Letter from Jane Austen to Caroline Austen, 13 March 1816
Object name: Letter from Jane Austen to Caroline Austen, Wednesday 13 March 1816
Object number: CHWJA:JAHLTR39
Description: Letter from Jane Austen at Chawton to her niece Caroline Austen at Steventon. Letter 137 in The Letters of Jane Austen edited by Deirdre Le Faye, Oxford University Press, 4th edition, 2011. Two leaves octavo, laid. Red wax seal, design indistinct. Text on pages 1 and 2 only, page 3 is blank, page 4 address only. No postmark.
Made: Wednesday 13th March 1816
Context: Caroline was the youngest child of Jane’s eldest brother James and was 10 years old at the time Jane wrote this letter to her. A shy, intelligent girl, Caroline enjoyed reading and had written to her aunt to share her views of Les Veilles du chateau by Madame de Genlis, a popular book of morality tales for children. Jane shared her niece’s unhappiness with the fate of two of the characters:
‘You seem to be quite my own Neice in your feelings towards Mde de Genlis. I do not think I could even now, at my sedate time of Life, read Olimpe et Theophile without being in a Rage. It really is too bad! – Not allowing them to be happy together, when they are married.’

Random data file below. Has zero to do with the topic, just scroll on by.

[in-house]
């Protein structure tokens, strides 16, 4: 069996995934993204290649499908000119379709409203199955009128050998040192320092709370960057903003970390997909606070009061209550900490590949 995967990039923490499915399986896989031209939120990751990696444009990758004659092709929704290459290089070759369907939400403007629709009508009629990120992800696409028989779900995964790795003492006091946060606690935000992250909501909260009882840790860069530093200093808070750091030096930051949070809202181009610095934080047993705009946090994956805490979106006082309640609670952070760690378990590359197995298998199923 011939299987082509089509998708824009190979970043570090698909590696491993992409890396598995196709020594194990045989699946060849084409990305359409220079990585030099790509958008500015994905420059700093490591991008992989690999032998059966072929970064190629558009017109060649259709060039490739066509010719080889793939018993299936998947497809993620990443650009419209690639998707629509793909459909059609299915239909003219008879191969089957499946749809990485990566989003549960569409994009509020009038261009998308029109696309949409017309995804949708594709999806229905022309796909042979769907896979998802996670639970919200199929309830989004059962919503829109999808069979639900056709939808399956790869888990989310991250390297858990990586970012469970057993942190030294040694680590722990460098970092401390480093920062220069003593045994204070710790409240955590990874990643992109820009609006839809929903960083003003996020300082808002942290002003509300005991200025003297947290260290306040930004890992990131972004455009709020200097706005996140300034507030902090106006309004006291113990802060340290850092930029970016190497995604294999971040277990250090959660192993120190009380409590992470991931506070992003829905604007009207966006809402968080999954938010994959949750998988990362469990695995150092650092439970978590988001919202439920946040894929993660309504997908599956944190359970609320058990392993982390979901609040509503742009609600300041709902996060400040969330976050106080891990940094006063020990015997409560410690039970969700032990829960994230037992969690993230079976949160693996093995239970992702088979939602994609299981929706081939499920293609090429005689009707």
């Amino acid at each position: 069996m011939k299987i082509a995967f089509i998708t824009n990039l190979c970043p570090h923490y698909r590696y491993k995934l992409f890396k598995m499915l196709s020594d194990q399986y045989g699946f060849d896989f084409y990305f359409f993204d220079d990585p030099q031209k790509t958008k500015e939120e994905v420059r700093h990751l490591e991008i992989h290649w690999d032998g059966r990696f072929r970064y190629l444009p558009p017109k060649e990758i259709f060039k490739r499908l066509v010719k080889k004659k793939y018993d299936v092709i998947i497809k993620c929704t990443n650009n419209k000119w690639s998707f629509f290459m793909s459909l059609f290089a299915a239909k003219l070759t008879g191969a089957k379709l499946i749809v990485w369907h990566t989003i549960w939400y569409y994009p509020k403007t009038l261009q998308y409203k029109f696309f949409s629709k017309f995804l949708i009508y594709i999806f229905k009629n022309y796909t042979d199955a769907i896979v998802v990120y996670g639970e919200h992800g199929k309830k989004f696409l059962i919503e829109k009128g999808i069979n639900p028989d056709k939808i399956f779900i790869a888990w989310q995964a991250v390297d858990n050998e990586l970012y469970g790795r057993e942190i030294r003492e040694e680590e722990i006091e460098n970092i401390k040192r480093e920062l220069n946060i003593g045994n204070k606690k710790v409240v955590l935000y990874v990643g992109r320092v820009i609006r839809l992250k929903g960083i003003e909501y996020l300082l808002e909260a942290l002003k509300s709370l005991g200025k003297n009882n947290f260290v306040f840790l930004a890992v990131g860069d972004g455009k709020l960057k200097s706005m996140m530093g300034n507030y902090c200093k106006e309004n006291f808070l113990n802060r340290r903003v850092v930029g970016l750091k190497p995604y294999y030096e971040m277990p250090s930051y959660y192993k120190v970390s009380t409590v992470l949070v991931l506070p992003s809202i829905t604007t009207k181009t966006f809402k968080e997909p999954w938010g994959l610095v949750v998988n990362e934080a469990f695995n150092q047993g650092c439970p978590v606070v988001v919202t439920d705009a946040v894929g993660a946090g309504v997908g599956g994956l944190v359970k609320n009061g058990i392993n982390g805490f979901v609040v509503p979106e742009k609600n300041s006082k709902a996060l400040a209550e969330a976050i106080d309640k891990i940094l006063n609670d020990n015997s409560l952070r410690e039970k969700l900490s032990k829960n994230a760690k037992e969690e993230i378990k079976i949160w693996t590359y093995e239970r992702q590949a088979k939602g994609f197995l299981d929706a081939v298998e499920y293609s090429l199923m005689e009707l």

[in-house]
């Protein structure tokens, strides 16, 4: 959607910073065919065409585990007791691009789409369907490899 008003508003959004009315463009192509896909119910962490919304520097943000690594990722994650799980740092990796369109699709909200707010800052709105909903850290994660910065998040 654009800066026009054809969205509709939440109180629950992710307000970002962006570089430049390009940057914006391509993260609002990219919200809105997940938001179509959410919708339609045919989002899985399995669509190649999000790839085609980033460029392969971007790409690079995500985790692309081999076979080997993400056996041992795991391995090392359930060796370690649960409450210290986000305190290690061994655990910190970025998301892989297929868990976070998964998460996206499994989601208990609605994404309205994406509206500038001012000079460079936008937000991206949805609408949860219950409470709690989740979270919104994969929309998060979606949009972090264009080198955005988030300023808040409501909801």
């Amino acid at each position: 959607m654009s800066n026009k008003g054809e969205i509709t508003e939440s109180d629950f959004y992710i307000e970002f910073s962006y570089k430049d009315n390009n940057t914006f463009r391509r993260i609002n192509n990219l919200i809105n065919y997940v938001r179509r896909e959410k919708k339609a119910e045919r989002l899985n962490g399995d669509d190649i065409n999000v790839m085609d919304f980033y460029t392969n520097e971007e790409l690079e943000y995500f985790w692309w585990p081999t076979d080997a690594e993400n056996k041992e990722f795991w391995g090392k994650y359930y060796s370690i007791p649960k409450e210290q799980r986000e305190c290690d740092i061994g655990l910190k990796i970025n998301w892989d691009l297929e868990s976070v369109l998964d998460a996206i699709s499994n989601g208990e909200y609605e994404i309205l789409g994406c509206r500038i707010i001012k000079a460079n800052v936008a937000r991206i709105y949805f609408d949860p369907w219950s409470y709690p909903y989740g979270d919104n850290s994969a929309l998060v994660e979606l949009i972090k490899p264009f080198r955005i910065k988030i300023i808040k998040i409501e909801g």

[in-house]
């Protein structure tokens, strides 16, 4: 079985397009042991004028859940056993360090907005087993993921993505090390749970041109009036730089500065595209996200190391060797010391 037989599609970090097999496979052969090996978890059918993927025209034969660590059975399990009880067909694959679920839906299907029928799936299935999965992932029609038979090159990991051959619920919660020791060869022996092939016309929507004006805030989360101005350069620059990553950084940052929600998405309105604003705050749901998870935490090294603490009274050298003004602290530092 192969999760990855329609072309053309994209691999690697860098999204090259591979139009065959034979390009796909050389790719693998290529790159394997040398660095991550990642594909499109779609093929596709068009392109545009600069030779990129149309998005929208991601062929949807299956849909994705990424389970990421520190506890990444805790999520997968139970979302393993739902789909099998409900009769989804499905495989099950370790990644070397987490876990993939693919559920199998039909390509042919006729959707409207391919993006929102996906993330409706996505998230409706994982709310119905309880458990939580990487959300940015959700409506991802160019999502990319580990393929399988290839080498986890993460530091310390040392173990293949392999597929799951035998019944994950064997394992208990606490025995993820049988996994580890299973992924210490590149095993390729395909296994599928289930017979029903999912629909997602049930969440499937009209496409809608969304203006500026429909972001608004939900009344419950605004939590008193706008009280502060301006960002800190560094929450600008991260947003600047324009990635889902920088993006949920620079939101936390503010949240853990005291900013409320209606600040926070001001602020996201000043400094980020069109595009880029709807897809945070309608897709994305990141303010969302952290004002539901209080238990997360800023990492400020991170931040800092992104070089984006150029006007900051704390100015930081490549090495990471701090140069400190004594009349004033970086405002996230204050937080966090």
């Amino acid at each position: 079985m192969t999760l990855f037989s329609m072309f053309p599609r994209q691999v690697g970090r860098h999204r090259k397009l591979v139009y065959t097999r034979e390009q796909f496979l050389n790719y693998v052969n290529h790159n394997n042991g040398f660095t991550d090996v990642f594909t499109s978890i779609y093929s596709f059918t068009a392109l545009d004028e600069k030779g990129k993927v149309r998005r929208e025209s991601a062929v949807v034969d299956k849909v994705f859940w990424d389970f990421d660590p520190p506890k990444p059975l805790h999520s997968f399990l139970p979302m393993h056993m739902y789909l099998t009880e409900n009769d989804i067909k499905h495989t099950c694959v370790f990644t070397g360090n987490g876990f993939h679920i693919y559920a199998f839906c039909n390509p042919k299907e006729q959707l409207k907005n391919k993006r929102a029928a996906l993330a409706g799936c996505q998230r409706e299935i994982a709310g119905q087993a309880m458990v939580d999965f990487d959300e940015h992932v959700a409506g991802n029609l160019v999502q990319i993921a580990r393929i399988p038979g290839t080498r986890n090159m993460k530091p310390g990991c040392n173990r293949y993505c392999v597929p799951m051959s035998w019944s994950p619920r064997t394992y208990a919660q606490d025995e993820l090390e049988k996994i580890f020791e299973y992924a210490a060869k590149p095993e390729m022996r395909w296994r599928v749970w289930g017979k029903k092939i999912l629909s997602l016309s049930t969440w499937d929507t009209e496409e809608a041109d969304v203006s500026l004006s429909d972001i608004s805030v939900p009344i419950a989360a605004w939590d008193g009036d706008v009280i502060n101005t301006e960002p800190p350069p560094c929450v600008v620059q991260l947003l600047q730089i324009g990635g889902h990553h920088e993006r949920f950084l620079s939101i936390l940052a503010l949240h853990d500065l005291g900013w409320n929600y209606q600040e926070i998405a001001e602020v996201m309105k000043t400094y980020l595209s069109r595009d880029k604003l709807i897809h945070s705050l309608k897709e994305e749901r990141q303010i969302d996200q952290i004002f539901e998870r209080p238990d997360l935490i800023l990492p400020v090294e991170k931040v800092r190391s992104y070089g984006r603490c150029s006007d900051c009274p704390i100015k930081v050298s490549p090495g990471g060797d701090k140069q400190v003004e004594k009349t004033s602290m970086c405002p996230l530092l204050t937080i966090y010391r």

The story under discussion tells the tale of a young man, Theophilus, who obeys his father’s wishes to become engaged to Olympia, a young lady of large fortune. However before the wedding takes place, Olympia is deprived of her fortune and finds herself destitute and friendless. The young man’s father withdraws his permission for the marriage but Theophilus is a man of honour and, ignoring his father’s wishes, marries Olympia. From that point their lives lurch from misfortune to misfortune ending in Olympia’s untimely death, the moral lesson clear, that a parent’s wishes must be followed.
Jane and Caroline Austen were not the only readers unhappy with the tale; Mary Wollstonecraft lambasted the story in A Vindication of the Rights of Women, referring to Mde de Genlis’ ‘absurd manner of making the parental authority supplant reason’.
Jane also mentions that she has received a nice letter from Caroline’s brother, James Edward, who at the time was a pupil at Winchester College. More than fifty years later, James Edward was to collaborate with Caroline and their half- sister Anna to write the first biography of Jane Austen, A Memoir of Jane Austen.
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